This is the last article you can read this month
You can read more article this month
You can read more articles this month
Sorry your limit is up for this month
FAMED comedian Russell Brand rallied activists to revolution yesterday as tens of thousands marched through London against austerity.
He spoke at the end of Saturday’s No More Austerity demonstration, which saw 50,000 people take to the streets of the capital.
A host of trade union leaders, activists, politicians and artists joined Mr Brand at the Parliament Square rally.
“Power isn’t there,” shouted Mr Brand as he pointed at Parliament before turning his finger to the crowd: “Power is here!”
The audience cheered even louder when Mr Brand showed his support for the Fire Brigades Union struggle putting on a t-shirt with the slogan “We save people not banks.”
Journalist Owen Jones said that the demonstration was a “pledge” and an “oath” to continue fighting against the idea that those most fragile in our society are to “ pay for a crisis they had absolutely nothing to do with.
“Who is responsible for the mess this country is in? Is it the Polish fruit-picker? Or is it the bankers who plunged this country into economic disaster?”
A sentiment followed by actress Francesca Martinez who roared: “Fuck profit!”
Ms Martinez highlighted the importance of the values and the rights won by past generations, heralding the NHS, public education and social services in the process.
Others on the platform came to share their stories of destitution and oppression.
Jasmine Stone spoke on behalf of a group of young single mothers in east London who were evicted from their refuge by local authorities because of budget cuts.
Writer and comedian Kate Smurthwait spoke against the return of sexist politics peddled by the government’s agenda.
And Morning Star editor Richard Bagley highlighted the importance of the paper as part of the anti-austerity movement.
Musician Leon Rosselson sang about the 2011 riots being the expression of the poorest against a society that only values money.
Chart-topping band The Farm performed anti-war tune All Together Now, the anthem of the protest.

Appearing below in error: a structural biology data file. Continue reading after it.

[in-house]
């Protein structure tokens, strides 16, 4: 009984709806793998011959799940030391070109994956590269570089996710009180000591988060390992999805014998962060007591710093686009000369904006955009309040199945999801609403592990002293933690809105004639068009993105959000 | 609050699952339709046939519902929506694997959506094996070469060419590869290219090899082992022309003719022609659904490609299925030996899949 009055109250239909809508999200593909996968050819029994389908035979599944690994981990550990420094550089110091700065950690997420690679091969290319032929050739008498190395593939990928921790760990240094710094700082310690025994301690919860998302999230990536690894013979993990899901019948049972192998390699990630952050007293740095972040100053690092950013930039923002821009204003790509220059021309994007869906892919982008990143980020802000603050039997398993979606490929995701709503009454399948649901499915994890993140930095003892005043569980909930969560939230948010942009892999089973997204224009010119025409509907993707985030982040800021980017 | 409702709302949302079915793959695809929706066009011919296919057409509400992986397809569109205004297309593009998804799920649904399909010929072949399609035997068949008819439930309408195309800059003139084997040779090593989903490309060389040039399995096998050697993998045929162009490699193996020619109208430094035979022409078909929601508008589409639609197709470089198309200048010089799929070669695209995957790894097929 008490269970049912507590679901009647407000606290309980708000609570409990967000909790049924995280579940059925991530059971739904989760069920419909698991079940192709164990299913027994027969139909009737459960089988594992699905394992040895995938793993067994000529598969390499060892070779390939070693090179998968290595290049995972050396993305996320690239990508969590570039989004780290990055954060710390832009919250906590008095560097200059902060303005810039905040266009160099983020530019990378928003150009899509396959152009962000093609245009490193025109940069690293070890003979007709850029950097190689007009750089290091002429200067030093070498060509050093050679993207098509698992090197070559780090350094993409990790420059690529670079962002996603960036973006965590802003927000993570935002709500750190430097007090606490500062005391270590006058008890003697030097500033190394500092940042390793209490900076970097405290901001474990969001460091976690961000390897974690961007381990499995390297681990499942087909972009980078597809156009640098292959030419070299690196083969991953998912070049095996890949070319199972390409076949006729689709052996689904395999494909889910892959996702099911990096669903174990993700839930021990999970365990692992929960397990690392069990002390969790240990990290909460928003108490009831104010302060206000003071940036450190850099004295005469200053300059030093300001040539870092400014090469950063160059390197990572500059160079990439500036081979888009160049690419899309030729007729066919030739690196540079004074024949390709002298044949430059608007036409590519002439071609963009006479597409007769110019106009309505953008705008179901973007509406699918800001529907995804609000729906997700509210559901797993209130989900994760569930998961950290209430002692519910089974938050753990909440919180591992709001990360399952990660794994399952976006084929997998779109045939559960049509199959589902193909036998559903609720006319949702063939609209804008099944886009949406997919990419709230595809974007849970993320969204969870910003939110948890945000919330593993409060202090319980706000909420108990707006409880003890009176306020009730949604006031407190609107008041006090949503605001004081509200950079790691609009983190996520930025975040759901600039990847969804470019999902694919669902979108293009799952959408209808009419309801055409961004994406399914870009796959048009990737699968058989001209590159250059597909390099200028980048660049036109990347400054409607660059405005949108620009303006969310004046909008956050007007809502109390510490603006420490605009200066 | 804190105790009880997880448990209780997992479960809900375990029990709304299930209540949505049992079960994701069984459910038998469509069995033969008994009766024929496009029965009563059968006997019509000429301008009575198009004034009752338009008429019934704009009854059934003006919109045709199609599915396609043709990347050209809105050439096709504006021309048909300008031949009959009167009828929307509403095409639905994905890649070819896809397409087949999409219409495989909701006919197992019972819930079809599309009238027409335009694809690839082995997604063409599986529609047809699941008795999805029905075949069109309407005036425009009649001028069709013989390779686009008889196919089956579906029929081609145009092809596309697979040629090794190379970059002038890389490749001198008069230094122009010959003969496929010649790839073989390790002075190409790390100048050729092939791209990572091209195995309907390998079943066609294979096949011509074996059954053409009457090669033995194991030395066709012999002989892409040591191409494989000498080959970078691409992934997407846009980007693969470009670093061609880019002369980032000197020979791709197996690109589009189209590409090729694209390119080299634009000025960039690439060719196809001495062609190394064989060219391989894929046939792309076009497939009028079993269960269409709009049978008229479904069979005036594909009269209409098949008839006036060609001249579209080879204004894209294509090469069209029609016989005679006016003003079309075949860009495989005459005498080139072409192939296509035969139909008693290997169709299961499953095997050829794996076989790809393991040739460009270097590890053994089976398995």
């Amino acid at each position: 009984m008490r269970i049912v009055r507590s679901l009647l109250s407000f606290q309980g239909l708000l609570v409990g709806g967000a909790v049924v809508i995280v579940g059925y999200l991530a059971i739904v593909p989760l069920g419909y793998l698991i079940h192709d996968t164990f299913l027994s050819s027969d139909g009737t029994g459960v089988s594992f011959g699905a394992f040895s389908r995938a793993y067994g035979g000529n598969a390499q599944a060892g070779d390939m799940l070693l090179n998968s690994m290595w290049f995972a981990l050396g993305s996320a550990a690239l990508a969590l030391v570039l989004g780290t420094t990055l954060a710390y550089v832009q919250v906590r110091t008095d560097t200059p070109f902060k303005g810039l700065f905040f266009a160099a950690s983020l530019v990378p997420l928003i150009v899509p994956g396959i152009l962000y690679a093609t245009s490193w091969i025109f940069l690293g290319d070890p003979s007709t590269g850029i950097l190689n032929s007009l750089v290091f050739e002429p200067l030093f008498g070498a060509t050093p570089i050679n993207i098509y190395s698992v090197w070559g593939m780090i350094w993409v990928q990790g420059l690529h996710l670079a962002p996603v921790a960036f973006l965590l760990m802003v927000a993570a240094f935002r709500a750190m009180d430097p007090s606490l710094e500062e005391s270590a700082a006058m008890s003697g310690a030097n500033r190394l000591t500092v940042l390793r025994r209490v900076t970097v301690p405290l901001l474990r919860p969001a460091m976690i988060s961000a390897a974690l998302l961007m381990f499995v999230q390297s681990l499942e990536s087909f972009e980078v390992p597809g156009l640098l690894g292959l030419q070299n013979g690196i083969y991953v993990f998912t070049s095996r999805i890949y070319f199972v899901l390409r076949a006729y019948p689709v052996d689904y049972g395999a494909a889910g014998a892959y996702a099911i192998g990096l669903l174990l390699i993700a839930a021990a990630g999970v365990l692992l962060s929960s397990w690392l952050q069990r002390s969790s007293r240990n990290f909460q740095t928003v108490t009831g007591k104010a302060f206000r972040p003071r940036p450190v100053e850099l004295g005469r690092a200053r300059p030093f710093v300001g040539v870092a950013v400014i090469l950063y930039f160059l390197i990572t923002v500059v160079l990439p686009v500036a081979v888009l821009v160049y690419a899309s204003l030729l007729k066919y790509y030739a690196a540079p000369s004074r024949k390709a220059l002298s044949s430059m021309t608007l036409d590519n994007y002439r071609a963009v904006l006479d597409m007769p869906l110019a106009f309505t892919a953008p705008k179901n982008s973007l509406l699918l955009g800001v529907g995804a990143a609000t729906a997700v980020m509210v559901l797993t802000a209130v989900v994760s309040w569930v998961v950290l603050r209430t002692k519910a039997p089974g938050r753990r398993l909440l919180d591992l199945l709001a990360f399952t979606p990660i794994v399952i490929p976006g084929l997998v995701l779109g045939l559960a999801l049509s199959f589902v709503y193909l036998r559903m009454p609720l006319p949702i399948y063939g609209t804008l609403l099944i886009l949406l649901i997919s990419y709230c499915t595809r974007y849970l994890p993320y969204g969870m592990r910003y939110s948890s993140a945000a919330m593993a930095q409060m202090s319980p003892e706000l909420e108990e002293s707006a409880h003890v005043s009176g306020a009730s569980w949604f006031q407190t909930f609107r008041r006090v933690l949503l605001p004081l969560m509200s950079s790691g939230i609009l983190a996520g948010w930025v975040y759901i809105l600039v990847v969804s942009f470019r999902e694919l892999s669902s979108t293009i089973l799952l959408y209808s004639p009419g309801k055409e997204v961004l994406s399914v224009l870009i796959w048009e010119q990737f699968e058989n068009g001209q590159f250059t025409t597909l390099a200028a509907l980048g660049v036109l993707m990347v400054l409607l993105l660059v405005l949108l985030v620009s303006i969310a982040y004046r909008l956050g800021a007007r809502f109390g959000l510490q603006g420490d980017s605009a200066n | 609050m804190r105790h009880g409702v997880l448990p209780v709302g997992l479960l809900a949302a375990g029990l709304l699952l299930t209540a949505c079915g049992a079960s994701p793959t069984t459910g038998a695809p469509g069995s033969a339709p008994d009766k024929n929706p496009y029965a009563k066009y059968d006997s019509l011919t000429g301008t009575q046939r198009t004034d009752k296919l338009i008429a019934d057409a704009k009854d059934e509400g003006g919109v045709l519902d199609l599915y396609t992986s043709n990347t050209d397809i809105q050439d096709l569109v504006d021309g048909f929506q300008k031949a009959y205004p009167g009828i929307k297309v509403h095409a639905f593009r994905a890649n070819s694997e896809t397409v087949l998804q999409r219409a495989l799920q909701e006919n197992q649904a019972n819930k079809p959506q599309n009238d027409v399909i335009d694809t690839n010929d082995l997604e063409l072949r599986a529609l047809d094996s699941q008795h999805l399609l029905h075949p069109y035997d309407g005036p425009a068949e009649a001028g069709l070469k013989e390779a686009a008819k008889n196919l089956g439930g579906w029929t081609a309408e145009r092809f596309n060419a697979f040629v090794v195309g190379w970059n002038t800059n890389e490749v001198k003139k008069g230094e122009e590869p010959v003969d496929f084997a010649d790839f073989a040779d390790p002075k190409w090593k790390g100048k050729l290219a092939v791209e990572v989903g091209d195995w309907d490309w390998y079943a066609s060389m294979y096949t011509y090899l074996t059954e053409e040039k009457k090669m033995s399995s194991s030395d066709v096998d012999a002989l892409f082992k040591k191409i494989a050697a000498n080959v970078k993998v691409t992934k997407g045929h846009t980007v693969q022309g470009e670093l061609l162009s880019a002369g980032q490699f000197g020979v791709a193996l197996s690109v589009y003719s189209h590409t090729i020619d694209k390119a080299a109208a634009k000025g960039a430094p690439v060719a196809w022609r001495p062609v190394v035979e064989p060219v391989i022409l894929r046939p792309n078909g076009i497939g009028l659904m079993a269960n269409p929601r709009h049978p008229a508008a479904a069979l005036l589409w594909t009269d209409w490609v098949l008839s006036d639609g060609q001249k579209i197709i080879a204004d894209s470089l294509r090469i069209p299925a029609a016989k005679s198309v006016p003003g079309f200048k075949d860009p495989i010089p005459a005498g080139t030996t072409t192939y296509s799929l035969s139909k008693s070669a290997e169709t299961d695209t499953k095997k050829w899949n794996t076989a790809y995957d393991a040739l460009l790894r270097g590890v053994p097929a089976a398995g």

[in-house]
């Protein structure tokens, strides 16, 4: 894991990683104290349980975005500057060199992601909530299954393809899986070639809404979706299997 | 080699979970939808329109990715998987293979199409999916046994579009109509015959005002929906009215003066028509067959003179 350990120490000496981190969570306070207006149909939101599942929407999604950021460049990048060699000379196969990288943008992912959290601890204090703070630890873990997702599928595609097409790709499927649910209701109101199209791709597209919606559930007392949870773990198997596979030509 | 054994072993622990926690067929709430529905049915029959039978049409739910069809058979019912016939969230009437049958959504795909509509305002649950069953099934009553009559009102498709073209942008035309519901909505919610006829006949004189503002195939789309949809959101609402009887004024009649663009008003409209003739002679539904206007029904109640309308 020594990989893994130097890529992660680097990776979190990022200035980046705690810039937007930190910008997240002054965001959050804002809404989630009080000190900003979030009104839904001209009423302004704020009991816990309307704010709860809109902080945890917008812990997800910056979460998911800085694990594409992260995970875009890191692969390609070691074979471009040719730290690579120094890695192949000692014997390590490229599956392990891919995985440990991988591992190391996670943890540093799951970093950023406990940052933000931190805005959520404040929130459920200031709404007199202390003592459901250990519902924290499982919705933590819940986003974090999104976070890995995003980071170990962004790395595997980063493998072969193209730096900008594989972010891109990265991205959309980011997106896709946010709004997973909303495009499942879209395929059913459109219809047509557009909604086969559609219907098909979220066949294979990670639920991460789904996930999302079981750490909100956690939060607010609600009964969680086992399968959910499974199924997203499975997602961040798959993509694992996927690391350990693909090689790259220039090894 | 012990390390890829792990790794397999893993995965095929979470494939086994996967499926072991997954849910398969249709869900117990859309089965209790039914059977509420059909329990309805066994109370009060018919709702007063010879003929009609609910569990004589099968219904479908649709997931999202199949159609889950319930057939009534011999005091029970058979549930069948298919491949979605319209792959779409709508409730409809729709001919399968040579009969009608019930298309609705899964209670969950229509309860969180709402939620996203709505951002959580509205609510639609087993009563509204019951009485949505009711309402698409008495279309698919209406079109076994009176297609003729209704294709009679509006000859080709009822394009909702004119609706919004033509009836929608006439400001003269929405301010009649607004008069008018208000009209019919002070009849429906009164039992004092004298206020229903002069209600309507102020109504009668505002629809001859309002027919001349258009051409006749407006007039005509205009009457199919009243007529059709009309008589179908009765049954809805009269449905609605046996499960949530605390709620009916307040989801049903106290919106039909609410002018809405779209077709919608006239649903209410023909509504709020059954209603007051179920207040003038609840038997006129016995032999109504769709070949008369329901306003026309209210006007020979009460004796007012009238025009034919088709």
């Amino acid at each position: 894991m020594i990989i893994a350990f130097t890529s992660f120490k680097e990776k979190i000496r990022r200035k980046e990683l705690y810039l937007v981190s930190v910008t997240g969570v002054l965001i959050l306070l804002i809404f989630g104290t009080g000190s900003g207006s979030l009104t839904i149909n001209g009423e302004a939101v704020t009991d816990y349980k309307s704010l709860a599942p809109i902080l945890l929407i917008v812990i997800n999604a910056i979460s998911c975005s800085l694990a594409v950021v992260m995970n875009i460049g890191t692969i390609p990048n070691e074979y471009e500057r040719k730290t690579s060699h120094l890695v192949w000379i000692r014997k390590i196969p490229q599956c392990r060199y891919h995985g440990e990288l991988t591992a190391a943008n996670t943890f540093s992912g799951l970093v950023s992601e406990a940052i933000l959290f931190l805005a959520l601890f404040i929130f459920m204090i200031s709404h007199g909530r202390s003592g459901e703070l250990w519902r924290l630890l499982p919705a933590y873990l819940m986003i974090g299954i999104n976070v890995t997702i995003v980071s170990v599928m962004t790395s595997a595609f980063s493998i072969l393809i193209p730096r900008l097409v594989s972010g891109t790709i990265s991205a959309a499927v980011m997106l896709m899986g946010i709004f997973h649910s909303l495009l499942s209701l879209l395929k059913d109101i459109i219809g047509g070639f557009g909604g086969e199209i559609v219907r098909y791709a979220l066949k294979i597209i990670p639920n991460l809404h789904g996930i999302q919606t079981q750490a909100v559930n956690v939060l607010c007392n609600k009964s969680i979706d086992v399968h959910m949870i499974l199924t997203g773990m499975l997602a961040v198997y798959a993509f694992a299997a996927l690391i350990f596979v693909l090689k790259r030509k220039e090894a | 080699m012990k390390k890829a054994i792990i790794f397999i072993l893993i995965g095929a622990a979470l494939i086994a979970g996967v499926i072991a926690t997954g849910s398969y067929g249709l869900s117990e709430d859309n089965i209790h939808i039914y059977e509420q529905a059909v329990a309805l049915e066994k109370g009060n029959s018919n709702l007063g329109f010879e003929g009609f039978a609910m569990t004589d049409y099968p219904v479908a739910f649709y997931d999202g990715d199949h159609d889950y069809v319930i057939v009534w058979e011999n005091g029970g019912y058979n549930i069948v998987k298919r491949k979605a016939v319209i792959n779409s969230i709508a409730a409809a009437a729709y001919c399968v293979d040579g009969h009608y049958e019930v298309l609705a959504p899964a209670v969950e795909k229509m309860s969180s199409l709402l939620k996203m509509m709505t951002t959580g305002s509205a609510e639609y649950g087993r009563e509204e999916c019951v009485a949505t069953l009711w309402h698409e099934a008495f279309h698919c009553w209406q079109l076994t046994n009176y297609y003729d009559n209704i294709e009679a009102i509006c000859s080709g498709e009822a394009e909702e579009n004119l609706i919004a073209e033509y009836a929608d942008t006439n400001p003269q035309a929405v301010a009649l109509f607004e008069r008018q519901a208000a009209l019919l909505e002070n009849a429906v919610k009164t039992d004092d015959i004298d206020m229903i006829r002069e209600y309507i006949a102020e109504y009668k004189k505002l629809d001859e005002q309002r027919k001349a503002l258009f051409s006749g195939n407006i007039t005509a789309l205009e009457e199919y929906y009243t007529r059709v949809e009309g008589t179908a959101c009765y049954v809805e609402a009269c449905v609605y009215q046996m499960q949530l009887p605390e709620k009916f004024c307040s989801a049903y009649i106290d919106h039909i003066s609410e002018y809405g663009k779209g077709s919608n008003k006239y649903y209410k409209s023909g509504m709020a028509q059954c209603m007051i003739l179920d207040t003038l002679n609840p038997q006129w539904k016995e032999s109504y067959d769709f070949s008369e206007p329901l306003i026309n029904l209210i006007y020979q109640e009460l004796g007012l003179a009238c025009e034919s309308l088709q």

You can’t buy a revolution, but you can help the only daily paper in Britain that’s fighting for one by joining the 501 club.
Just £5 a month gives you the opportunity to win one of 17 prizes, from £25 to the £501 jackpot.
By becoming a 501 Club member you are helping the Morning Star cover its printing, distribution and staff costs — help keep our paper thriving by joining!
You can’t buy a revolution, but you can help the only daily paper in Britain that’s fighting for one by become a member of the People’s Printing Press Society.
The Morning Star is a readers’ co-operative, which means you can become an owner of the paper too by buying shares in the society.
Shares are £1 each — though unlike capitalist firms, each shareholder has an equal say. Money from shares contributes directly to keep our paper thriving.
Some union branches have taken out shares of over £500 and individuals over £100.
You can’t buy a revolution, but you can help the only daily paper in Britain that’s fighting for one by donating to the Fighting Fund.
The Morning Star is unique, as a lone socialist voice in a sea of corporate media. We offer a platform for those who would otherwise never be listened to, coverage of stories that would otherwise be buried.
The rich don’t like us, and they don’t advertise with us, so we rely on you, our readers and friends. With a regular donation to our monthly Fighting Fund, we can continue to thumb our noses at the fat cats and tell truth to power.
Donate today and make a regular contribution.